that forward and used that to influence the way we’ve constructed the shells to the kiosks.”


Client: Royal China Group Shell architect: Sheppard Robson Interior architect: Stiff + Trevillion Opened: July 2017 Food hall floor area: 2,000 m2 No. of covers (food hall): 450 No. of kiosks: 27 No. of restaurant covers: 200+

The construction of the kiosk shells formed an important part of Stiff + Trevillion’s work, as they wanted to minimise what each food retailer had to do in order to get up and running. “We’d put in the shop front, the front counter, the fascia, the side walls and the services, so they just had to put in the cooking equipment and a bit of lighting,” Blandy explains. “We didn’t want them to have too much influence on the front so the whole design was unified. Otherwise within no time at all we wouldn’t know what it was going to look like, it could look chaotic.” The only other element each tenant was responsible for was the signage. The practice used a lot of black granite and polished brass throughout, again echoing the materials used in East Asian construction and interior design. “We’ve also used black and red fabric between some of the battens to conceal acoustic panels, but these are very much Asian colours,” says Blandy. “Particularly in Chinese and Japanese cultures, there’s a lot of red and black in their traditional architecture.” The colour palette was one of the most important aspects to the client – specifically they wanted to see black, gold and red.

Contrary to the other choices made, one material deliberately chosen because it isn’t typical of Asian design is polished concrete. “We didn’t want to do something that was too much of a pastiche,” explains Blandy. “We wanted it to look modern, but with hints of the history of Asian design. It’s got a feeling of the Far East.” Another influencing factor was the client’s request that clean, robust materials were utilised in order to keep maintenance costs to a minimum.

As well as the building elements, Stiff +

Trevillion directly appointed graphic design firm The Plant to take care of the project’s graphic elements. They came up with the name Bang Bang and also did the logo, which in turn influenced the way Stiff + Trevillion specified the tiles. Blandy believes this “very important” collaboration was key to the project’s success.

The authentic street food experience has been delivered, says Blandy: “That comes from the kiosks, by the very nature that you stroll around among the tables and in walkways to get everything.” The Chinese-themed interior of the Golden Dragon restaurant includes a


purpose-made carpet designed by textile designer Govindia Hemphill. One wall features 3 m x 1 m Chinese lacquered panels – brought over from China by the client – that can be folded back to reveal a large dragon. “The idea was that you could change the atmosphere in the room,” Blandy says. Confident in the restaurant’s popularity, the client “definitely wanted it to be suitable for big events.”

Service at scale Of course, working on a project of this scale doesn’t come without its challenges. “The biggest problem is the number of outlets and the kitchen extract related to it – it’s so huge,” Blandy explains. “It’s 1,200 m x 2 m – it’s big enough that you could walk down it – and that has to be concealed so that the public aren’t really aware of it. The servicing of something like this is very complicated.”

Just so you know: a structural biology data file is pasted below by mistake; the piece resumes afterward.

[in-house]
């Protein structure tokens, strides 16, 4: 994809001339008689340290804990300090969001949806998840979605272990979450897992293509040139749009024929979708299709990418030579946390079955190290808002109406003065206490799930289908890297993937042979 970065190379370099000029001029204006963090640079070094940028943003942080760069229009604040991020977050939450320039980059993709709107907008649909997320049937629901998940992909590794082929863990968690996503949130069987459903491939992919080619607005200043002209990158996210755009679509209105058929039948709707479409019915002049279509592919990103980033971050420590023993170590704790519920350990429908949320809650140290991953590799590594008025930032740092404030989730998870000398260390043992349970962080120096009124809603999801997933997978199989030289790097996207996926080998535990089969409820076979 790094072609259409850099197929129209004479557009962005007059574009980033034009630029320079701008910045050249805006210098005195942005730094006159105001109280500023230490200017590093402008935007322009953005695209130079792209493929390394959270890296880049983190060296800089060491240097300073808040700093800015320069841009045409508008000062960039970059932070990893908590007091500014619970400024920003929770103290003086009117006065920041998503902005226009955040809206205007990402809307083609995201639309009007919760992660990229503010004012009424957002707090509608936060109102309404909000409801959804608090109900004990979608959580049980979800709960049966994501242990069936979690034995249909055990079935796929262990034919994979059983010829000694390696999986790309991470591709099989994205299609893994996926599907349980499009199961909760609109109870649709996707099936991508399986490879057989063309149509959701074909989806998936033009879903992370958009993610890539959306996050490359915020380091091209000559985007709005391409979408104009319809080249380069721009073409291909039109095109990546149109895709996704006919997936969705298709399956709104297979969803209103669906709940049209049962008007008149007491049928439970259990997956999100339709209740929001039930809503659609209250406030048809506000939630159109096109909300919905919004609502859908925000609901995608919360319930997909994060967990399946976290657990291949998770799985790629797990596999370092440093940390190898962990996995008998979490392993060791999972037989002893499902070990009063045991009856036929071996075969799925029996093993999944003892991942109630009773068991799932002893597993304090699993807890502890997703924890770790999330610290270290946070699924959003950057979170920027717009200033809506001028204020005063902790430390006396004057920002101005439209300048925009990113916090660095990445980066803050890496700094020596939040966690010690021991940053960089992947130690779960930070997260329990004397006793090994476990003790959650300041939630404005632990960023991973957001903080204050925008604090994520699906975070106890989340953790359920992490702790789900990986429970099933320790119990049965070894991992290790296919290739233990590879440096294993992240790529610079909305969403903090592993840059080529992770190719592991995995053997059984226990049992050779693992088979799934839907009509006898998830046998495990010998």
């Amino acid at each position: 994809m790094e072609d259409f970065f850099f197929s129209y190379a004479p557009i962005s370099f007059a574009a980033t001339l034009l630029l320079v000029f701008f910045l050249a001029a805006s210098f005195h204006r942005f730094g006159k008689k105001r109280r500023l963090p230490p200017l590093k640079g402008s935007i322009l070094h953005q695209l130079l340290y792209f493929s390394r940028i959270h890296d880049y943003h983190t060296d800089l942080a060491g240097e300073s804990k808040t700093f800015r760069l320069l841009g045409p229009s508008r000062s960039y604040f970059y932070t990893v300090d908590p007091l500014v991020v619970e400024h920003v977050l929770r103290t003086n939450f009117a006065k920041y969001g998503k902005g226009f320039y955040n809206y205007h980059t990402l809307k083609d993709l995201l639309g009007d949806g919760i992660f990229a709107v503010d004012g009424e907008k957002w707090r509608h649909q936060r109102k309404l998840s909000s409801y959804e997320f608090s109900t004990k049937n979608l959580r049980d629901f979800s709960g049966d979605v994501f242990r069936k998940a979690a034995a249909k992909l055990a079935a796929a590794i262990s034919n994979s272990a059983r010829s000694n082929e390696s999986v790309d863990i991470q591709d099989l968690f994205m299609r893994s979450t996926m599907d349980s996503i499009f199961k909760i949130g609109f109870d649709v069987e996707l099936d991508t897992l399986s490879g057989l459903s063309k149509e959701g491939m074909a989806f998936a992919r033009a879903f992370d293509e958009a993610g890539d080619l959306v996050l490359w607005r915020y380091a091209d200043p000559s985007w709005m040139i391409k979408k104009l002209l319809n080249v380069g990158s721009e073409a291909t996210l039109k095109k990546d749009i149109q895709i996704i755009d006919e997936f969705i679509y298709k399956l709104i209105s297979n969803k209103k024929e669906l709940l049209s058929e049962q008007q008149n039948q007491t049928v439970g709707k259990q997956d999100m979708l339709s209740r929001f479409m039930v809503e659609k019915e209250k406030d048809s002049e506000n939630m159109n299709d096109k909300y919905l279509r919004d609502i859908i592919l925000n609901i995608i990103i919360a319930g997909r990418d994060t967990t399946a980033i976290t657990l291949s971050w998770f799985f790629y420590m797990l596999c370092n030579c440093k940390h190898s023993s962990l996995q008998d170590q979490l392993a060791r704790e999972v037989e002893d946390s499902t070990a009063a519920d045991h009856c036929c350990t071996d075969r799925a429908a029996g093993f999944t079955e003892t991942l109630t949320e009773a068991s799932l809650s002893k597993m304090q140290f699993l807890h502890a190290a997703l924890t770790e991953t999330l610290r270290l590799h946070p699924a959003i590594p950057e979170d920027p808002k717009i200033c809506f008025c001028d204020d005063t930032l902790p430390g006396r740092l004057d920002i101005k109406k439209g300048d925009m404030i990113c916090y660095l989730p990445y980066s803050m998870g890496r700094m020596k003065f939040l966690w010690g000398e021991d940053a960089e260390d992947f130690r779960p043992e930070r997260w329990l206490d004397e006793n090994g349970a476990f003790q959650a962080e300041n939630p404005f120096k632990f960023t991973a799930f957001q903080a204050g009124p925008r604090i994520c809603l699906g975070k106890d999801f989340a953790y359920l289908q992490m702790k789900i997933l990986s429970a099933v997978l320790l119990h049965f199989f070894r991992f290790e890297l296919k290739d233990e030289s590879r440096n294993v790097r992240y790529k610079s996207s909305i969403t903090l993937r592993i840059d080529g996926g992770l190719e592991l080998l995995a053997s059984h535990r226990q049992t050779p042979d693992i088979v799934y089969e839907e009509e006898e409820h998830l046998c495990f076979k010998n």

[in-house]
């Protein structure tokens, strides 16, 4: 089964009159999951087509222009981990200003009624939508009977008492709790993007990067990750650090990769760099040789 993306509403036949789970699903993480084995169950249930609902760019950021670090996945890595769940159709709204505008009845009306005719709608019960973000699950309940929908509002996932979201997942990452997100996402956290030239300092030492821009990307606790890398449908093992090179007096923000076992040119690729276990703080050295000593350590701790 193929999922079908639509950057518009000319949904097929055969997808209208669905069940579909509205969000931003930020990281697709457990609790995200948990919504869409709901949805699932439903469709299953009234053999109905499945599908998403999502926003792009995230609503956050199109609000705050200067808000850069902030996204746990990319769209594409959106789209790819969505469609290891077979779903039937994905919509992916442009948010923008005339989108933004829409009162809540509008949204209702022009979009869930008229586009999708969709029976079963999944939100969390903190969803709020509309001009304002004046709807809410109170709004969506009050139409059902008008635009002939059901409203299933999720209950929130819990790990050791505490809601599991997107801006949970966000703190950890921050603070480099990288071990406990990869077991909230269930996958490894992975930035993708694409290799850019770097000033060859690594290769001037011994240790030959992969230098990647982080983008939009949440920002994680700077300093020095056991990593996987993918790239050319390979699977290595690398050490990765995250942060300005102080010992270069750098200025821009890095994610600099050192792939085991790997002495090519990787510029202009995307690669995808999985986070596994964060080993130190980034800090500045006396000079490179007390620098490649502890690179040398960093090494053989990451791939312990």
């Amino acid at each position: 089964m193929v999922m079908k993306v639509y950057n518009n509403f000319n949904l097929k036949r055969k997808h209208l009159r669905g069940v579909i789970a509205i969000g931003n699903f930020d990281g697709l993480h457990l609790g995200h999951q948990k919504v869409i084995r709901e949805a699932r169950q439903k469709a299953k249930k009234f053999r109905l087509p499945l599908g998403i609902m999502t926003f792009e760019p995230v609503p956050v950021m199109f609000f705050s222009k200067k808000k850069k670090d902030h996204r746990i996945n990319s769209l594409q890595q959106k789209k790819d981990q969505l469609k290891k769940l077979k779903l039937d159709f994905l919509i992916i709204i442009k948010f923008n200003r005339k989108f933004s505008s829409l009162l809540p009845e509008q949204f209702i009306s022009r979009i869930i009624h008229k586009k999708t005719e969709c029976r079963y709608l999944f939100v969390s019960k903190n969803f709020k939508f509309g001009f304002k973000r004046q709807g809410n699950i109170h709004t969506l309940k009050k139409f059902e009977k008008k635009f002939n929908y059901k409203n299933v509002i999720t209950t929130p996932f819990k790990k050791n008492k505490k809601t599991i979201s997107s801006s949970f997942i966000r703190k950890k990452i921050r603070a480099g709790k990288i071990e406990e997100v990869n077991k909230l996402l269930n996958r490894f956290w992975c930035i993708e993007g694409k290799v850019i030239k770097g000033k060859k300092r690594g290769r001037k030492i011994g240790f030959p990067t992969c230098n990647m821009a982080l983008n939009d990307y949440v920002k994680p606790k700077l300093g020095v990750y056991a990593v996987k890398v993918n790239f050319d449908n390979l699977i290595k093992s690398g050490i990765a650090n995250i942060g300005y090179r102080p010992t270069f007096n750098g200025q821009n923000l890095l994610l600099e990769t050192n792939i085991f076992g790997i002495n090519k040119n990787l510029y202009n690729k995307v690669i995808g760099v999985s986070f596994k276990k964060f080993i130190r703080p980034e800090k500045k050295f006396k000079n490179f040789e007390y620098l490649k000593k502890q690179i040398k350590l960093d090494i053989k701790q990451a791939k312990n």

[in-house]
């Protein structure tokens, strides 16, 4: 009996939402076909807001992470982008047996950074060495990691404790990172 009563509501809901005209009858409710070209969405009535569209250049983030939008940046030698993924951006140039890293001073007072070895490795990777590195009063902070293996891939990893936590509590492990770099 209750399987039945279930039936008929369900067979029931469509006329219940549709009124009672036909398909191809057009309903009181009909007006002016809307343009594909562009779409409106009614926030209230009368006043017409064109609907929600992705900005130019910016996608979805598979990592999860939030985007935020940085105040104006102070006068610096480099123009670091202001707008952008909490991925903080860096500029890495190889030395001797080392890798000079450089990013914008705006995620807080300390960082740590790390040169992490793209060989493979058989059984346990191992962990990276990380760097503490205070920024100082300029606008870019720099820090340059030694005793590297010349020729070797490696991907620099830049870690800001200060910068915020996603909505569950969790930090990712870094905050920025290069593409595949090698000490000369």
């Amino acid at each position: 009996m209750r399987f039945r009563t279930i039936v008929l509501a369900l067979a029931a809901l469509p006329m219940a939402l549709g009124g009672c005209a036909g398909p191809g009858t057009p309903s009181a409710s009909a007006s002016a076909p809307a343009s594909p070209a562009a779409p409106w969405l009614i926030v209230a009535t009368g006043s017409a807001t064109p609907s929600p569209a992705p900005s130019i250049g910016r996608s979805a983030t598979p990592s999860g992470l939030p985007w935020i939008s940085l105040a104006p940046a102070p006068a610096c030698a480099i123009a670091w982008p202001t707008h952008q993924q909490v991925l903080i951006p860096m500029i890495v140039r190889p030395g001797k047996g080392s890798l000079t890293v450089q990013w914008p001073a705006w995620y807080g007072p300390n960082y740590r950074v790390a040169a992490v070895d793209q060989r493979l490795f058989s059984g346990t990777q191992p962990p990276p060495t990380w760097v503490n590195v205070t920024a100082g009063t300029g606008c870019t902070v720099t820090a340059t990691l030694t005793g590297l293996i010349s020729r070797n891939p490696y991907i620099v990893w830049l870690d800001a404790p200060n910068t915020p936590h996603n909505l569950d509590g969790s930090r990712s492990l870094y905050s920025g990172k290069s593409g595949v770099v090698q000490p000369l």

The food hall comprising 27 kiosks, each with its own tenant, also proved somewhat difficult. “Fitting out something on that scale is relatively complicated,” says Blandy. “We had lots of different operators coming in wanting to install their kitchen and each had their own contractor. As you can imagine, it gets quite tricky!” Sustainability features include a system that collects all wet waste from each kiosk via a hopper, which dispenses it into a large 5 m x 3 m tank. “It’s then pumped into a lorry and taken away to an anaerobic digester and turned into electricity,” explains Blandy. “It means there’s not huge amounts of wet waste creating smells onsite, making the whole place a lot cleaner.”

Bang Bang Oriental also benefits from the huge amount of refrigeration required by the adjacent Morrisons (in fact located within the same building): “The heat is reclaimed and can be used for hot water,” Blandy says. This makes a big difference to the building’s energy usage, given the huge amount of washing up produced. While Oriental City was extremely popular, the success of the food hall has surpassed expectations, and Blandy certainly believes it offers a model for the food industry. In particular he sees it as a great platform for launching new restaurants. “If someone decides to set up and open a restaurant, it’s a huge investment, without properly knowing if it works,” he remarks. “With a small kiosk they have a proper chance to test it out. I think the future is heading that way.” 


Page 1  |  Page 2  |  Page 3  |  Page 4  |  Page 5  |  Page 6  |  Page 7  |  Page 8  |  Page 9  |  Page 10  |  Page 11  |  Page 12  |  Page 13  |  Page 14  |  Page 15  |  Page 16  |  Page 17  |  Page 18  |  Page 19  |  Page 20  |  Page 21  |  Page 22  |  Page 23  |  Page 24  |  Page 25  |  Page 26  |  Page 27  |  Page 28  |  Page 29  |  Page 30  |  Page 31  |  Page 32  |  Page 33  |  Page 34  |  Page 35  |  Page 36  |  Page 37  |  Page 38  |  Page 39  |  Page 40  |  Page 41  |  Page 42  |  Page 43  |  Page 44  |  Page 45  |  Page 46  |  Page 47  |  Page 48  |  Page 49  |  Page 50  |  Page 51  |  Page 52  |  Page 53  |  Page 54  |  Page 55  |  Page 56  |  Page 57  |  Page 58  |  Page 59  |  Page 60  |  Page 61  |  Page 62  |  Page 63  |  Page 64  |  Page 65  |  Page 66  |  Page 67  |  Page 68  |  Page 69  |  Page 70  |  Page 71  |  Page 72  |  Page 73  |  Page 74  |  Page 75  |  Page 76  |  Page 77  |  Page 78  |  Page 79  |  Page 80  |  Page 81  |  Page 82  |  Page 83  |  Page 84